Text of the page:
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I wish to boot my system from a LVM partition hosted by a loopback file, where the boot is on a USB drive.

Using a non LVM setup, with an ext4 loopback file, it boot with not problems (the are serveral guides on the net), but I need more... I need LVM!

My partitions layout is:

  • USB drive (MBR): Grub 2
  • USB drive (hd0,msdos1): ext4 512Mb /boot
  • Notebook internal disk: hosts .linux-loops/system0.lvm file where I have installed the OS and mapped it as /dev/mapper/vg_system-lv_root.

Here is my Grub 2 menu entry:

set BOOT_PART=(hd0,msdos1)
set HOST_PART=(hd1,gpt5)
set LOOP_FILE=.linux-loops/system0.lvm
set LOOP_DEV=loop0
set LVM_VG=vg_system
set LVM_LV=lv_root
set ROOT_DEV=/dev/mapper/${LVM_VG}-${LVM_LV}

menuentry 'Loopback / 4.10.0-38-generic' --class ubuntu --class gnu-linux --class gnu --class os {
    echo "Initializing environment..."

    set KERN_VER=4.10.0-38-generic

    recordfail  load_video  gfxmode $linux_gfx_mode

    echo "Loading partition drivers..."

    insmod ext2
    insmod gzio
    insmod part_msdos
    insmod part_gpt

    echo Loopback(s) setup...

    loopback ${LOOP_DEV} ${HOST_PART}/${LOOP_FILE}
    insmod lvm

    echo Debug LVM...
    ls
    ls (lvm/${LVM_VG}/${LVM_LV)/

    echo "Loading kernel..."

    set root=${BOOT_PART}

    linux   /vmlinuz-${KERN_VER} root=${ROOT_DEV} rw verbose nosplash debug
    initrd /initrd.img-${KERN_VER}

}

The two ls debug commands show me that the LVM partition has been seen by grub, but during initrd running, the system shows me that the group vg_system is not found and lvmetad is not yet running.

I think that the loopback setup inside the grub script cannot be propagated to the init script, so it cannot initialize again the LVM mapper.

In the non LVM scenario (mentioned above) the vmlinuz ... loop=... solves the problem.

The question is: how to setup the loopback files in order to get them available to LVM mapper by grub?

Thank you so much!

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Your thinking is correct: GRUB cannot do the set-up on behalf of the kernel.

GRUB relies on system firmware (either BIOS or UEFI) for disk access, so anything it does is based on those firmware routines. And as soon as the kernel takes over, those firmware routines aren't used any more... and anything that would build on top of them also becomes unusable, until the OS provides its own drivers for the same job.

(In the case of BIOS, the 16-bit BIOS disk access routines become unusable as the kernel transitions the processor to full 32/64-bit mode. In the case of UEFI, I think disk access services are one of the UEFI features that become unusable as the standard "terminate boot services" UEFI call is executed, completing the UEFI side of the hand-over of hardware control to the OS.)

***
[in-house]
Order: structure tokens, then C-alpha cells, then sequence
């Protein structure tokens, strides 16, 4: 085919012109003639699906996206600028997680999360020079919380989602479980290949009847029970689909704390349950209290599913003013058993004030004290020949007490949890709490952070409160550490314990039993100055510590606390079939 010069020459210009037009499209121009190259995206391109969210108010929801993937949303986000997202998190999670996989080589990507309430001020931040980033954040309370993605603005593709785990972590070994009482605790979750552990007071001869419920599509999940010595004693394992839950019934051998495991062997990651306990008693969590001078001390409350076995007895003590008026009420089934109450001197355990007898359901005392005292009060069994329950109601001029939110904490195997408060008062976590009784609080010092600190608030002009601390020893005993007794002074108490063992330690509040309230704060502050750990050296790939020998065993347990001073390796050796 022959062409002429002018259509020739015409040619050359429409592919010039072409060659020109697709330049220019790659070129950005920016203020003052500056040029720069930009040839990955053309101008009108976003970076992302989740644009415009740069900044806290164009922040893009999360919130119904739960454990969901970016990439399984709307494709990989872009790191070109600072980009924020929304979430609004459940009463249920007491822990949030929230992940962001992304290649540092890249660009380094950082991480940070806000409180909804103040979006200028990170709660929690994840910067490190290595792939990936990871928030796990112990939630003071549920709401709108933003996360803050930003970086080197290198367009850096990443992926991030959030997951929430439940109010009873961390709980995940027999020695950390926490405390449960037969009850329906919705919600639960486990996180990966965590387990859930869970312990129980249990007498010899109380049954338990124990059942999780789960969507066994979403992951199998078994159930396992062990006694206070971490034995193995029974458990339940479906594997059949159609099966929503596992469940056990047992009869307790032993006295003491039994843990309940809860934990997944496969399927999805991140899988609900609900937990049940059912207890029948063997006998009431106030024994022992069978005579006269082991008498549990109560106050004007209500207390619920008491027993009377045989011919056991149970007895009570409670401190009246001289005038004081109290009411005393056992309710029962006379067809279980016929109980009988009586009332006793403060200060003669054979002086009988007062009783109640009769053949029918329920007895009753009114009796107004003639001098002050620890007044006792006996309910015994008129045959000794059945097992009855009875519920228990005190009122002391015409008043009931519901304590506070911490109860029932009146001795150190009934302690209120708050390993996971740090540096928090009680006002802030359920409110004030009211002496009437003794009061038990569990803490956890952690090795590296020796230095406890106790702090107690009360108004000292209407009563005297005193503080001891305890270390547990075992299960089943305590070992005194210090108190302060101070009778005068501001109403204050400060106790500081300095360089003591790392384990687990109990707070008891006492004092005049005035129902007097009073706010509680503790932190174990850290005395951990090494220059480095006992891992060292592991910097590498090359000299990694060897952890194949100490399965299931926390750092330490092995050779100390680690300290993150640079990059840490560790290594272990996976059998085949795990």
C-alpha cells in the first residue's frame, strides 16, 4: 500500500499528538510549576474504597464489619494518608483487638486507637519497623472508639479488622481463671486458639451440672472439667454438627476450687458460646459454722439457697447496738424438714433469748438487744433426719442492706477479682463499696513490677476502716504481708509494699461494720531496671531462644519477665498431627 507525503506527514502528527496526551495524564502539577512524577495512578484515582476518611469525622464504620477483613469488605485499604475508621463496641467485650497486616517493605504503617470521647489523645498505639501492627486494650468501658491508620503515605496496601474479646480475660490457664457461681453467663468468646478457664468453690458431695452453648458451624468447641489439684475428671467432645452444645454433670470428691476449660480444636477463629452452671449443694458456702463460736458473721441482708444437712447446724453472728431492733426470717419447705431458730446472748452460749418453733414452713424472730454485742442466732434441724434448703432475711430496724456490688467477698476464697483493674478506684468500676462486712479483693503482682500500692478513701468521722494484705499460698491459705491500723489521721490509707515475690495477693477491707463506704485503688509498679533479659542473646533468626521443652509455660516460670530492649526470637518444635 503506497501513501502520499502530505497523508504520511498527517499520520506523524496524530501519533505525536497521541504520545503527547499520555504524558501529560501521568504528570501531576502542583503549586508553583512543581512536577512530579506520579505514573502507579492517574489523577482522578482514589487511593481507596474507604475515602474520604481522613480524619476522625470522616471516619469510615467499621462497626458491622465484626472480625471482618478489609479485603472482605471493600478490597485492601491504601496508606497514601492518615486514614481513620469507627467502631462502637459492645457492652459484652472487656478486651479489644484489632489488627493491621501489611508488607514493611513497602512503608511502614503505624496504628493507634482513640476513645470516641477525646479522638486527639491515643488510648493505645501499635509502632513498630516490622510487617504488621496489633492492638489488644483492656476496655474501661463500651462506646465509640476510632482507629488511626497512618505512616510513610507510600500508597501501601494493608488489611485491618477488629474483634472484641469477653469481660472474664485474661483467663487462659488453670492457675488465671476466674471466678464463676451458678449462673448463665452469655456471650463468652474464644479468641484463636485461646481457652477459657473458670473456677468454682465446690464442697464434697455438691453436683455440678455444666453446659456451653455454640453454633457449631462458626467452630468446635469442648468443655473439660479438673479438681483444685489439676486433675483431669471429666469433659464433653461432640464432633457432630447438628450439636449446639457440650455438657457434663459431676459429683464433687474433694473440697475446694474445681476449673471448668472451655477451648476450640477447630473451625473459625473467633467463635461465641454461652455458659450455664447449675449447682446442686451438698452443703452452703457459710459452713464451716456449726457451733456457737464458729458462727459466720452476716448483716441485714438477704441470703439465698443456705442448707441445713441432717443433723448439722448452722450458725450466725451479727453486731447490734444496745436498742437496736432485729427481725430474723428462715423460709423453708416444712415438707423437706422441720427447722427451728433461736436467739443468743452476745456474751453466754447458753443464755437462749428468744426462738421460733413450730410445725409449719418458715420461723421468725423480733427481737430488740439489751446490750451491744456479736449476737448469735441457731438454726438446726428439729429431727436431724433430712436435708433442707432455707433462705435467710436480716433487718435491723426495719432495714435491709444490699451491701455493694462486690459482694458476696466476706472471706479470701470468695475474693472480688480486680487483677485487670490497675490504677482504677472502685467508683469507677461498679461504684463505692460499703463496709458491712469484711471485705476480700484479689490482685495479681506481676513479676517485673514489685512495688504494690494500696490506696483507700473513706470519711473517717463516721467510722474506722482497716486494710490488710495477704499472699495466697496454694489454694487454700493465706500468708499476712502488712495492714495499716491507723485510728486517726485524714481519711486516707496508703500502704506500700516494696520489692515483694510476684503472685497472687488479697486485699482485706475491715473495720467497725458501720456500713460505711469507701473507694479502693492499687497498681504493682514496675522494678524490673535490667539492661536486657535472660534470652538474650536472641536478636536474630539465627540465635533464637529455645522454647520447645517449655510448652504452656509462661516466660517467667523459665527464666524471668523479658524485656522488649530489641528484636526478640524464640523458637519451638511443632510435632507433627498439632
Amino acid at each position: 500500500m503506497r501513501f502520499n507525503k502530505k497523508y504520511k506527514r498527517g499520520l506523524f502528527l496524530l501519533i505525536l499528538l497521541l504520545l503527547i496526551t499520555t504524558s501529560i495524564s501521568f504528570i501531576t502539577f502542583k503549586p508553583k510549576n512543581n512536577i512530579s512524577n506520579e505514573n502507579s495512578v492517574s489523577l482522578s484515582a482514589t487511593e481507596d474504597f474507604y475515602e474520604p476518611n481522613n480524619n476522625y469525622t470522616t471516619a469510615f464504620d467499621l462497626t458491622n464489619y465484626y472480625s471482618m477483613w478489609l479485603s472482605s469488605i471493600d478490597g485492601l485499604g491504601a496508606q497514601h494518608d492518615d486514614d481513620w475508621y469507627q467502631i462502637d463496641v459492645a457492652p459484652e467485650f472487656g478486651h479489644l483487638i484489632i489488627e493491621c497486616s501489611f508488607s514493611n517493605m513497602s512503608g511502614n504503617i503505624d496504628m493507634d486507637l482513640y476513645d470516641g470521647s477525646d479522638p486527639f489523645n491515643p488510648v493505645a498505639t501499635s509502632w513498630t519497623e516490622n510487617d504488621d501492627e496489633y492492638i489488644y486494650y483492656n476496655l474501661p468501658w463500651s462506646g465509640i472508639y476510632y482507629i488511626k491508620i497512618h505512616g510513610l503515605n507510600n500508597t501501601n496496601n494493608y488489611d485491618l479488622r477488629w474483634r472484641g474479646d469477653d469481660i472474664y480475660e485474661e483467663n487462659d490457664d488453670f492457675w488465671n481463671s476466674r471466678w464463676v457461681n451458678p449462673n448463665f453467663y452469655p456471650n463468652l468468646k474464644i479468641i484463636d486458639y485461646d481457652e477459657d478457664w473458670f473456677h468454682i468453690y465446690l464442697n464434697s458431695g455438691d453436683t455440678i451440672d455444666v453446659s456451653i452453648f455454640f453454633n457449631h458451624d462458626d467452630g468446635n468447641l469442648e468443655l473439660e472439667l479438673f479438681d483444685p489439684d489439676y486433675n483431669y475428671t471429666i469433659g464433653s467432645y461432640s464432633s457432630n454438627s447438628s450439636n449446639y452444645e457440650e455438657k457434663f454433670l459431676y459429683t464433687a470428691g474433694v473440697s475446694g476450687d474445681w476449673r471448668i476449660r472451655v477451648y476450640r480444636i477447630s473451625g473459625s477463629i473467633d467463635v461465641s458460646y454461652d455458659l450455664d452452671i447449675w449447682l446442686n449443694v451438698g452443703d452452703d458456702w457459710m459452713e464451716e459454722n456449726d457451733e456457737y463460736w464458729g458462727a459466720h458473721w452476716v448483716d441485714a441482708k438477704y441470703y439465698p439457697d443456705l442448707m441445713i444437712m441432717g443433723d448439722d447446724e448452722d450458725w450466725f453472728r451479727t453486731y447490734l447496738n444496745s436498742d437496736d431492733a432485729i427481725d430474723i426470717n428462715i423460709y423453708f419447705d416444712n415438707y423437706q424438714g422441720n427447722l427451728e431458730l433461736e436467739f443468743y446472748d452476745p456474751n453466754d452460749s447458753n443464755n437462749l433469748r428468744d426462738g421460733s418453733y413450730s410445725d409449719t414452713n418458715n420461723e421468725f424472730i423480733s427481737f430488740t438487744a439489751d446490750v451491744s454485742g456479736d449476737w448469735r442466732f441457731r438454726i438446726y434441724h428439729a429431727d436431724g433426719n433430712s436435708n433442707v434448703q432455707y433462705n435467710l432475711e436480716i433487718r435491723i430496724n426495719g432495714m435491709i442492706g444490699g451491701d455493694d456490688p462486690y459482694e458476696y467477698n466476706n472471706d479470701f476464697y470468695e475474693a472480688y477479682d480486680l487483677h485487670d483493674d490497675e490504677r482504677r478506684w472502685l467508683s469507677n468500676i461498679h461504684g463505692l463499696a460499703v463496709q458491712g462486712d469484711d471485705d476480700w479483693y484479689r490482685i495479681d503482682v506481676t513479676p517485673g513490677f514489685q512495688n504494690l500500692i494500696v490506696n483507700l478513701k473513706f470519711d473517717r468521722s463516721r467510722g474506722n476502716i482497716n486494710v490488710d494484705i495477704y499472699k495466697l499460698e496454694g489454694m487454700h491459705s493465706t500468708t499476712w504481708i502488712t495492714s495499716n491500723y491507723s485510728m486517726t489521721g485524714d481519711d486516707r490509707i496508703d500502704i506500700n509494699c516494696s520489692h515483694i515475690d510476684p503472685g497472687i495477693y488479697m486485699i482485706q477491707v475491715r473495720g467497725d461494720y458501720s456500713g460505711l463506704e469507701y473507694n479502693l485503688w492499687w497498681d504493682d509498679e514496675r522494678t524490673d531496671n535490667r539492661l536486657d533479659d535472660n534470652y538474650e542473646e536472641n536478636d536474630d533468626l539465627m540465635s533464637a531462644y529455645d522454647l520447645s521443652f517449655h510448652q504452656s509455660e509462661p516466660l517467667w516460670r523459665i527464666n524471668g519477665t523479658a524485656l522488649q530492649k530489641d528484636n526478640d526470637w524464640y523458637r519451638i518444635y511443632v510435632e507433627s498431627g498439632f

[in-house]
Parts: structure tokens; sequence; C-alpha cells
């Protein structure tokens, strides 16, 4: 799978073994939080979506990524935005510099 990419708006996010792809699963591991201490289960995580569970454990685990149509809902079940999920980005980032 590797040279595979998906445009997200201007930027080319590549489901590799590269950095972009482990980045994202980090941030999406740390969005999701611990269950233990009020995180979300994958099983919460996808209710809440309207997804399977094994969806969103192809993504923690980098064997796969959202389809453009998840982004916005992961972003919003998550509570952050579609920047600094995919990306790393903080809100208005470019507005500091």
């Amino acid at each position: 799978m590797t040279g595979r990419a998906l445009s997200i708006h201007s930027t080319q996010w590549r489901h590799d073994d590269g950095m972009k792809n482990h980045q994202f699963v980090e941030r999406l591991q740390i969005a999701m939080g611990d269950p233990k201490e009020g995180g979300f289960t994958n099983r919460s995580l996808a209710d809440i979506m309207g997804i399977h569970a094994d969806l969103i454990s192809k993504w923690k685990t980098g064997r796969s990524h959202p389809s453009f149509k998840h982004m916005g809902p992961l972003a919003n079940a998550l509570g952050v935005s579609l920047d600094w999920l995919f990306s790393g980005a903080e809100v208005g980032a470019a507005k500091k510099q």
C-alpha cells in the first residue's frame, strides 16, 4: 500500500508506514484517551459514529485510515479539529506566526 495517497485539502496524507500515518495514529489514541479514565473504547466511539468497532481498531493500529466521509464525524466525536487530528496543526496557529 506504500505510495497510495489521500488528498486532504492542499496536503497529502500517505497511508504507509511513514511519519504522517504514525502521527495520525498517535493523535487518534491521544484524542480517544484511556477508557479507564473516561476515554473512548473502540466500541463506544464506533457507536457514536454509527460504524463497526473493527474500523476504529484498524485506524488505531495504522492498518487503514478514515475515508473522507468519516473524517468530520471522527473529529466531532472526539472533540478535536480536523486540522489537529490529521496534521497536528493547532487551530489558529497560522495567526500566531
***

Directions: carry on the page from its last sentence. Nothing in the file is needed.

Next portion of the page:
Instead, you'll need to set up a script to be executed within initrd in a very early phase: it should activate the necessary loopback device before LVM starts up, or alternatively perform a vgscan --mknodes and/or vgchange -ay <name of the VG containing the root filesystem> after setting up the loop device if LVM is already initialized.

Without knowing the name and version of the Linux distribution you're using, it's hard to give any more specific advice.

  • Thak you for your support. I am using Linux Mint 18.3 (aka Ubuntu 16.04 LTS). How can I update INITRD scripts if I cannot yet boot the system? – Antonio Petricca Mar 9 '18 at 15:46
  • Boot to recovery mode from installation media, or use a Live-CD/DVD to gain access to the system. – telcoM Mar 9 '18 at 15:52
  • Sure, I know how to do this, but the flow is a bit different. On a running system I add/edit scripts inside /etc/initramfs-tools. Then I run update update-initramfs to generate the new initrd. By a live CD I can mount then LVM disk and the USB key. In this scenario, how could I update the initrd image? – Antonio Petricca Mar 9 '18 at 16:00
  • I think a solution to update the initramfs is by the chroot command. I will give it a try asap. ;) – Antonio Petricca Mar 9 '18 at 16:12
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I have posted my solution at GitHub:

This guide will give you detailed instructions on how to install linux on a LVM loopback disk booting from a USB drive (grub and boot partition) without have to change your PC internal disk boot sector.

The relevant part have been implemented by the https://github.com/antonio-petricca/buddy-linux/blob/master/assets/initramfs/lvm-loops-setup script:

#!/bin/sh -e

# Antonio Petricca <antonio.petricca@gmail.com> - 17/03/2018

PREREQS=""

# Output pre-requisites

prereqs() {
    echo "$PREREQ" }

case "$1" in
    prereqs)
        prereqs
        exit 0
    ;; esac

. /scripts/functions

MNT=/host ROOT_MNT=${rootmnt}${MNT}

_log_msg "Moving LVM loops host device mount point from \"${MNT}\" to {ROOT_MNT}\"...\n"

mount -o remount,rw ${rootmnt} || panic "Cannot remount \"${rootmnt}\" R/W."

[ -d ${ROOT_MNT} ] || mkdir -p ${ROOT_MNT} || panic "Cannot create \"${ROOT_MNT}\" mount point."

mount -n -o move ${MNT} ${ROOT_MNT} || panic "Cannot move \"${MNT}\" to \"${ROOT_MNT}\"."

log_end_msg "Done"

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